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Monday, 20 March, 2000, 00:09 GMT
'Diet dust' hope for obese
Overweight people
"Diet dust" could offer hope for the obese
People suffering from obesity could soon be treated with magic "diet dust" which would encourage them to eat less, according to scientists.

A report by the government-backed forecasting organisation Foresight says a new generation of slimming foods could become a reality if biochemists work closely with food manufacturers.

The "mood food" would be sprinkled over a dish in the same way as salt and pepper.

Chemicals contained within it would send messages to the brain, improving the mood of the diner and preventing them from gorging.

Other ideas include:

  • Intelligent foods which metabolise to give energy, but decide for themselves when they will be digested, to avoid weight gain.
  • Additives which prevent fat and sugar being absorbed.
  • Plant extracts which replace fat in foods, without affecting the taste.

    Foresight's Professor Janet Bainbridge said: "Diet dust could become a reality if we can safely apply technology to the food chain.

    "It would be a food equivalent of aromatherapy - calming appetites instead of senses."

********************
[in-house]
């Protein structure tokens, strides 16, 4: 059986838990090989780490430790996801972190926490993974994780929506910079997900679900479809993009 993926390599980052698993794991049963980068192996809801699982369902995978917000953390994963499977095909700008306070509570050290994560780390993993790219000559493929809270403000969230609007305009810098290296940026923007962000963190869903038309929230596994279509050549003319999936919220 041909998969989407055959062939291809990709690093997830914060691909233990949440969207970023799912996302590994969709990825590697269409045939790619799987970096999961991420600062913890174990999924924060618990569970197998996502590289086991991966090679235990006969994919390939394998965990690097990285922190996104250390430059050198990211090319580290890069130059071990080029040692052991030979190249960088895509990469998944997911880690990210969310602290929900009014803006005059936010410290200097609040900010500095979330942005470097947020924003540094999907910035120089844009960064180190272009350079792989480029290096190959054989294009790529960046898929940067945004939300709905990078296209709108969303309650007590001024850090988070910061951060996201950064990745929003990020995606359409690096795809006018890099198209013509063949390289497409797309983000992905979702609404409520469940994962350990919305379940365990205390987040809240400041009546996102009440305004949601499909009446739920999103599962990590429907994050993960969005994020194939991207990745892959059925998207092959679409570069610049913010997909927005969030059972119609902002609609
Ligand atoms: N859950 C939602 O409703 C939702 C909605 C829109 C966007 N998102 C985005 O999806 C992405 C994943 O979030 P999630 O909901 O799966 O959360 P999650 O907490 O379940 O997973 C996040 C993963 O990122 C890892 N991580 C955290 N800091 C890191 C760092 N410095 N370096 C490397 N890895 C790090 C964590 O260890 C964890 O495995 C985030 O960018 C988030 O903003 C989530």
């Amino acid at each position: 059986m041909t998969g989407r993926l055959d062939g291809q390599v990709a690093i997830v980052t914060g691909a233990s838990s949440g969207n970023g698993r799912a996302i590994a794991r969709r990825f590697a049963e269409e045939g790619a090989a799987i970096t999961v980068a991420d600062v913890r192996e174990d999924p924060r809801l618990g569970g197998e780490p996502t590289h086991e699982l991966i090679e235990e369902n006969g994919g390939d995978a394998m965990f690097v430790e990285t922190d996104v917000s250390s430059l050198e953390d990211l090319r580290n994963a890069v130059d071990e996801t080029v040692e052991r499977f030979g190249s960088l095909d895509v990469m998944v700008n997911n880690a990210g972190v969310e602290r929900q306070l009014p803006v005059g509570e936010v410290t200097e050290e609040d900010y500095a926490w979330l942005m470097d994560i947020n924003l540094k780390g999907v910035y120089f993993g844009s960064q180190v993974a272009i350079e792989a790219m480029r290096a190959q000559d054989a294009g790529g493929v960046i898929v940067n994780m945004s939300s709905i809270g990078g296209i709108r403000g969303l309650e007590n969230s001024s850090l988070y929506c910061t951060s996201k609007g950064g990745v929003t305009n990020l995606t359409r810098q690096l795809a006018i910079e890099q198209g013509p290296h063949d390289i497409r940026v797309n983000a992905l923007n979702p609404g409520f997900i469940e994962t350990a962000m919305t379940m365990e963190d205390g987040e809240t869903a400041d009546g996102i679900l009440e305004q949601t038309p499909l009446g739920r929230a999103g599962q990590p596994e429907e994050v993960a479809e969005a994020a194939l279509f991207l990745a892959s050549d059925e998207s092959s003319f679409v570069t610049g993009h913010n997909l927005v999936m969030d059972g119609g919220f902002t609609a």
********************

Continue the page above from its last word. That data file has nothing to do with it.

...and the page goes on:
"Diet dust" could be sprinkled onto fatty foods
    Prof Bainbridge, director of the School of Science and Technology at the University of Teesside, added: "Obesity is a growing problem - it causes personal misery and is becoming an increasing burden on health services in the UK.

    "Slimming aids are available and may be effective in the short term, but for a lot of people they are boring and their weight yo-yos as a result."

    She said obesity was growing in the developed world because of an increasingly sedentary lifestyle and an over-reliance on junk food.

    One staggering statistic provided by Prof Bainbridge was that 30 cents out of every dollar spent on food in the US is on food consumed in the car.

    Janet Bainbridge
    Prof Bainbridge says "mood food" could be the answer
    She stressed that such "diet dust" would have to be completely safe before it could go on the market.

    "It is all very well creating space age slimming foods, but we must ensure there are consumer safeguards," she said.

    "The growth in the number of people suffering from slimming disorders, for example, needs to be taken into account and will be one of the issues we want to discuss."

    Foresight, which comes under the aegis of the Department of Trade and Industry, brings together experts from the business community, scientists, volunteers and civil servants.

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    07 Jan 00 | Health
    Chubby Britain heads for gym
    04 Mar 00 | Sci/Tech
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    28 Jan 00 | Health
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